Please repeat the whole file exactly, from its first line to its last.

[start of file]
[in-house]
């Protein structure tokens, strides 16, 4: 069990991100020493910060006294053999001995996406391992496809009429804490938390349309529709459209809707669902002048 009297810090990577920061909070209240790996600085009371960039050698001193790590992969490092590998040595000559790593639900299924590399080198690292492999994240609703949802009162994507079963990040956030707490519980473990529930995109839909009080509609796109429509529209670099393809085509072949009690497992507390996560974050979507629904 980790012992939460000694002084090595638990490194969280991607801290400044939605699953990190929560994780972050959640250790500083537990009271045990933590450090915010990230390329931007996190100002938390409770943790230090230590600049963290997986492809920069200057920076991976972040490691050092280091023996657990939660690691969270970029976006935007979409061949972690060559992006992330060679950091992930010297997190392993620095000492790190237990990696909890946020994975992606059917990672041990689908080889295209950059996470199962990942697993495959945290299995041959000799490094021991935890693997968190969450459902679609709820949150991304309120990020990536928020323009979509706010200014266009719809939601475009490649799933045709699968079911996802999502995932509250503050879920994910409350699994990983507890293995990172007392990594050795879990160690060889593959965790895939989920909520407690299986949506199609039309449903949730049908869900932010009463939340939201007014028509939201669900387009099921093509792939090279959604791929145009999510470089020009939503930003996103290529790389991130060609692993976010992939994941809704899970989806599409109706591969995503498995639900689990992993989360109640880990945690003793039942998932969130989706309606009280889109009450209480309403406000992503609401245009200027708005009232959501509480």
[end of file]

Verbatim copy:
[in-house]
């Protein structure tokens, strides 16, 4: 069990991100020493910060006294053999001995996406391992496809009429804490938390349309529709459209809707669902002048 009297810090990577920061909070209240790996600085009371960039050698001193790590992969490092590998040595000559790593639900299924590399080198690292492999994240609703949802009162994507079963990040956030707490519980473990529930995109839909009080509609796109429509529209670099393809085509072949009690497992507390996560974050979507629904 980790012992939460000694002084090595638990490194969280991607801290400044939605699953990190929560994780972050959640250790500083537990009271045990933590450090915010990230390329931007996190100002938390409770943790230090230590600049963290997986492809920069200057920076991976972040490691050092280091023996657990939660690691969270970029976006935007979409061949972690060559992006992330060679950091992930010297997190392993620095000492790190237990990696909890946020994975992606059917990672041990689908080889295209950059996470199962990942697993495959945290299995041959000799490094021991935890693997968190969450459902679609709820949150991304309120990020990536928020323009979509706010200014266009719809939601475009490649799933045709699968079911996802999502995932509250503050879920994910409350699994990983507890293995990172007392990594050795879990160690060889593959965790895939989920909520407690299986949506199609039309449903949730049908869900932010009463939340939201007014028509939201669900387009099921093509792939090279959604791929145009999510470089020009939503930003996103290529790389991130060609692993976010992939994941809704899970989806599409109706591969995503498995639900689990992993989360109640880990945690003793039942998932969130989706309606009280889109009450209480309403406000992503609401245009200027708005009232959501509480």